On the 28th of September 1985, in the French-speaking Swiss village of Saxon, a 5-year-old girl named Sarah Oberson vanished without a trace. Despite a long and thorough search, to this day, Sarah has never been found, nor has any plausible answer been found to assuage her family’s grief.

Thanks to the public’s solidarity and generosity, the foundation bearing her name opened its doors in 1998. The Sarah Oberson Foundation (FSO) a non-profit organization, was created to improve the destiny of the suffering children. Its activities consist of sparking off and leading the dialogue about the mourning situations, disappearance, mistreatment and about any violation of children’s rights.

The FSO is commited to engage the Swiss authorities, and collaborate with them, in order to contribute to the establishment of a quick and effective response to children’s disappearances all over the country, as well as an efficient support towards families. The work of the Sarah Oberson Foundation is based on the United Nations Convention on the Rights of the Child (1989).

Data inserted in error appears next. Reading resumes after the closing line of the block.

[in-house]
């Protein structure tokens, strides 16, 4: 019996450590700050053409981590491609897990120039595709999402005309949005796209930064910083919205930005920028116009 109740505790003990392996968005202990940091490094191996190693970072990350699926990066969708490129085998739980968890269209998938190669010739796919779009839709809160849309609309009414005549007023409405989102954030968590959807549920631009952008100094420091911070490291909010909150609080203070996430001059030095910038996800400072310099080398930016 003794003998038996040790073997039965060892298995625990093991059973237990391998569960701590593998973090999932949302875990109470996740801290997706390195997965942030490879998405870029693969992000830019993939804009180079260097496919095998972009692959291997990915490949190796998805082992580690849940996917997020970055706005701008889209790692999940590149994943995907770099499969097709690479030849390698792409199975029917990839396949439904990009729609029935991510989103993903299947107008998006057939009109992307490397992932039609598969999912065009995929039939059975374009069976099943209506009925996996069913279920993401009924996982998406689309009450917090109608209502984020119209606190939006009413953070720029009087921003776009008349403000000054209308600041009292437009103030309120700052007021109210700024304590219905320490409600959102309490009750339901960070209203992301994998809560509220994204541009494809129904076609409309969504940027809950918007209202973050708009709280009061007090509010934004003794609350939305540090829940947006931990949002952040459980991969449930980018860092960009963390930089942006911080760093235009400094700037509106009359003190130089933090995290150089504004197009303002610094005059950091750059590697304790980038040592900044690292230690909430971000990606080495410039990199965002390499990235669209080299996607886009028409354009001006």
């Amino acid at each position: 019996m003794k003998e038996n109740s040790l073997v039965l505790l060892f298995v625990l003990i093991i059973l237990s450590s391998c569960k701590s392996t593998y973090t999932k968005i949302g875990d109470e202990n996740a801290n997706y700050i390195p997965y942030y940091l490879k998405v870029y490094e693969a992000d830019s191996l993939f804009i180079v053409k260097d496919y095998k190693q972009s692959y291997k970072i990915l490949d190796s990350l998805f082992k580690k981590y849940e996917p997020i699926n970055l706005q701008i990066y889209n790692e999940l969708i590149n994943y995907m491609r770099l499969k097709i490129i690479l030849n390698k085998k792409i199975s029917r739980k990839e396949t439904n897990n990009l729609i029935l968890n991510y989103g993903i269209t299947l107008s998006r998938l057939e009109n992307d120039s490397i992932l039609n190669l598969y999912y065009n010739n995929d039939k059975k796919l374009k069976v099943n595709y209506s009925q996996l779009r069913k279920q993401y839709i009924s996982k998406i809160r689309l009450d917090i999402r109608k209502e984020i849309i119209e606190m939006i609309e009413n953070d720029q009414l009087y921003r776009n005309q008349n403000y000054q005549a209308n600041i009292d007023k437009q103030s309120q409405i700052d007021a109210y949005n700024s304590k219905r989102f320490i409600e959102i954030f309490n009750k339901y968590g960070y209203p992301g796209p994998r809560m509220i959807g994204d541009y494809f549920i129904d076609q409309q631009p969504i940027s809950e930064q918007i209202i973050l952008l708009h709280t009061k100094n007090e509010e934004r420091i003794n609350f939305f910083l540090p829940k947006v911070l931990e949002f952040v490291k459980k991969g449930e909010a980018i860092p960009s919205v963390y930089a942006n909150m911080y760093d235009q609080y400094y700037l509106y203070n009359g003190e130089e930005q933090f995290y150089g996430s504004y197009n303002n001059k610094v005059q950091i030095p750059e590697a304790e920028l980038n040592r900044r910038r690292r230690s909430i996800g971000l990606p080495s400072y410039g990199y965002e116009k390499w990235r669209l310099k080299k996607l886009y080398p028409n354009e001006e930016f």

FSO Evenings: recent topics

2015 To be a poor child in Switzerland
2014 Children and separation: the causes stated by the proposed interventions
2013 From Lucie to Marie: from zero-risk situations to the need for reintegration measures
2012 Running away: Rite of passage or a cry for help?
2011 Parental separation, child disappearances: some leads...
2010 New technologies: opportunities and dangers for children
2009 Enfan'phare: the 20th anniversary celebration of the Convention on the Rights of the Child
2008 10th anniversary of the Sarah Oberson Foundation
2007 Violence against children
2006 Couples torn apart, children in danger. Kidnapping children internationally.
2005 Youths and suicide in Valais

The publications related to these evenings of reflection may be ordered online.

Sarah’s disappearance will never be a closed case ...
…neither will those of all the other children who disappeared and were never found.

For more information on the Sarah Oberson Foundation or on the Sarah Oberson case, please visit their website: www.sarahoberson.org.